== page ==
News of the Waterfront
With Tiffany Martin Hamilton soon to take over as mayor of Hudson, many are looking forward to some movement in developing plans for the North Bay site known as the Furgary Boat Club, which the City seized back in 2012 and left abandoned ever since. In the meantime, there's news about an adjacent property: the lone survivor of the complex of buildings that was once the Hudson River Knitting Mill, now known as the Riverloft.
Kite's Nest announced today that they have accepted the donation of the building on the site where they have already established an urban garden and sustainability project. In an email communication, Kite's Nest had this to say about the new development; "Becoming stewards of the Riverloft Building allows us to dream big, to build a vision for a future that welcomes in our collaborating organizations as stakeholders and secures solid ground for our vision and community at a time when affordable space is rapidly becoming scarce in Hudson."
The next year will taken up with research and planning for the building, during which process Kite's Nest will be "inviting everyone's voices to the table to create a roadmap for our future." That being accomplished, they will launch their first capital campaign "to bring that vision to life."
|Drawing by Tony Kieraldo|
Click here to learn about and support Kite's Nest's community vision and educational mission.
COPYRIGHT 2015 CAROLE OSTERINK
Very generous indeed!ReplyDelete
Is it the building alone, or was the property donated too, along with the parcel across Front Street?
Please Google Fishtown MI and see the potential. Just like the Hudson riverfront western Michigan depended on the waters resouses.ReplyDelete
Thanks WG. Fishtown MI is definitely in our sights. But for migratory fish - aside from stripers - the City's fishing heritage is being regulated out of existence. It lasted for centuries though, so we keep the memory alive and wait for replenished shad stocks. (River herring may no longer be taken by scap net, although everyone still does it.)Delete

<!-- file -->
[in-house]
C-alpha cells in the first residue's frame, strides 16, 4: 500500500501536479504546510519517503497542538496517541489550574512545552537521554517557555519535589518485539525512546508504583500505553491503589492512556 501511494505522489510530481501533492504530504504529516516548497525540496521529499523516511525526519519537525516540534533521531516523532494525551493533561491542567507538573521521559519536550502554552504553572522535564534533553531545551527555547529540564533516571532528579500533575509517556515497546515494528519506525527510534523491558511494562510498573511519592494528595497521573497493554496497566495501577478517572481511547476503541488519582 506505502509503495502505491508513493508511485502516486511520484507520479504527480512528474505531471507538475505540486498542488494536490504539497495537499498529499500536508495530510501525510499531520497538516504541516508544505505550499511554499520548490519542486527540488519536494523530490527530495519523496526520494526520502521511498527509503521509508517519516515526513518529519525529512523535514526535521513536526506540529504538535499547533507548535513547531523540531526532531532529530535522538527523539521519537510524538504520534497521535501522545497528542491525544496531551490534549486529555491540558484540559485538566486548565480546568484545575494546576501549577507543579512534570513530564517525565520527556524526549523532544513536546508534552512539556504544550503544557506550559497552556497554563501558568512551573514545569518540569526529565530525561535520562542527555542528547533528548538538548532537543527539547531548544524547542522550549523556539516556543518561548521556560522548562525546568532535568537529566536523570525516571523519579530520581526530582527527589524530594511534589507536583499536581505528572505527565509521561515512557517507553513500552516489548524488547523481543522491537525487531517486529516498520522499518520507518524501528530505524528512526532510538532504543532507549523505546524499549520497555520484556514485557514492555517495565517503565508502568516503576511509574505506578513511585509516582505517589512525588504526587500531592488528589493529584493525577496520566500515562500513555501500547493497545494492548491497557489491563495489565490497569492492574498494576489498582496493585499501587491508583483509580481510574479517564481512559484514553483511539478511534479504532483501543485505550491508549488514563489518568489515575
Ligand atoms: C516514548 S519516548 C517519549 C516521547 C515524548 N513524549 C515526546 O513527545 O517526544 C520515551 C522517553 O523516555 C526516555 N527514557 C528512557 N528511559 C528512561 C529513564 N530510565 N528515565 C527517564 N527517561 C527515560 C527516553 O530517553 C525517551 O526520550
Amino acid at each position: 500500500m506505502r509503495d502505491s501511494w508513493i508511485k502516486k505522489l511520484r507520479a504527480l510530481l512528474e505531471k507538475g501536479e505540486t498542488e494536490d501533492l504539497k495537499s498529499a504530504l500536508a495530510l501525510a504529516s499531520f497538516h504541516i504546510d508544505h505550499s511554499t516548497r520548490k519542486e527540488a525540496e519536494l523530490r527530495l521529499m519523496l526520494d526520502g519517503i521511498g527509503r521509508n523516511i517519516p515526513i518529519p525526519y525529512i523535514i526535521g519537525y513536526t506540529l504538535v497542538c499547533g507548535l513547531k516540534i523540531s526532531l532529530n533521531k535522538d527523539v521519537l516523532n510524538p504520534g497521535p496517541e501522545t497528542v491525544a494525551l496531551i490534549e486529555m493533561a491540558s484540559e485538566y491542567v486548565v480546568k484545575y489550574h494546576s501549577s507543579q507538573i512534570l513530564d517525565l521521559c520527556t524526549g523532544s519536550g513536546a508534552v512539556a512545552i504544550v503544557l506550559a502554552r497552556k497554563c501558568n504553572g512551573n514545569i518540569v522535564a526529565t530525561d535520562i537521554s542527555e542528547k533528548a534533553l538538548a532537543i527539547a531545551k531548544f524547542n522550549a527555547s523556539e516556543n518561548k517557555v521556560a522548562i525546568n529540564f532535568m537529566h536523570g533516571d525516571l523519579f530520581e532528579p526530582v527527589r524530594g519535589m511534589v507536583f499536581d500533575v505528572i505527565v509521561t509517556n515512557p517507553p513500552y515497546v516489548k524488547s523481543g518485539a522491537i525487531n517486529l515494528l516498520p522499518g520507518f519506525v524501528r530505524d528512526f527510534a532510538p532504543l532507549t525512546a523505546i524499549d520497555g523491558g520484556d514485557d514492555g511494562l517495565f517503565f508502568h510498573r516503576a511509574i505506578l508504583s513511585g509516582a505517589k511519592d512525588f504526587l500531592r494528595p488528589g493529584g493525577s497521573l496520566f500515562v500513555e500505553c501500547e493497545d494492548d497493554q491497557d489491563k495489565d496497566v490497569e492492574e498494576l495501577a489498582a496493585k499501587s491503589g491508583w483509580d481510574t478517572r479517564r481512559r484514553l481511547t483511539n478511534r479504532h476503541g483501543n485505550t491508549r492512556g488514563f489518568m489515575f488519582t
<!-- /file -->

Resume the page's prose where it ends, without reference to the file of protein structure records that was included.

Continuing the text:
River herring can be scap netted but only on the main river. You cannot scap net any herring out of the tributariesDelete
That's mostly true, but depending on where you are you can't scap on the river either. One such place is Hudson. There's no scapping on the river off of North Bay, which is where the camps are that we're talking about.Delete
The fishery is also closed at Black Bridge, which is the entrance to South Bay. That's where I always liked to scap, but no more.
Check out the DEC's downloadable map layer which opens in GoogleEarth. It's second from the bottom, under Fishing and Shellfishing:
Thanks for clarification. I was under the impression that you could as long as it wasnt in any tributaries.ReplyDelete
My impression is, there are plenty of herring in the Hudson.Delete
The big threat to river herring takes place at sea, as "by-catch." So, for the sake of an unregulated, non-national fishery, we can't scap in Hudson.
It's funny you say this. As I see it the same way as I enjoy fishing..how does the many (sportsman/people) have to suffer for the few (big money/powerful). Even when we are supposed to have the power (vote)ReplyDelete
The Hudson River Knitting Mill was known as Thermo Mills during thr 1930s-late 1940s my Dad was Asst, Superintendant and than manager of McDowel Assoc a textile rebuilding machinery facility.Thermo Mills made topcoat wollen material. It had a scouring mill located on Allen St just up from Front St. Springdale mills also occupied the plant in the 1950-60s Bruce E. WillisReplyDelete
In thr 1940s my dad was the Assistant superintendant of Thermo Mills the decendent of Hudson Knitting Mills It produced woolen fabric for men's topcoats and many thousands of yards of khaki fabric for WWll uniforms. In the late 50s the mill closed and was bought by McDpwel Assoc. and served as a rebuilding facility for used textile machinery. The building was co-occupied in the 1959s-60s by Springdale mill. My father was the manager of the McDowel shops.ReplyDelete
As a kid in the 1940 I on occasion netter herring and shad with some of the townsmen.ReplyDelete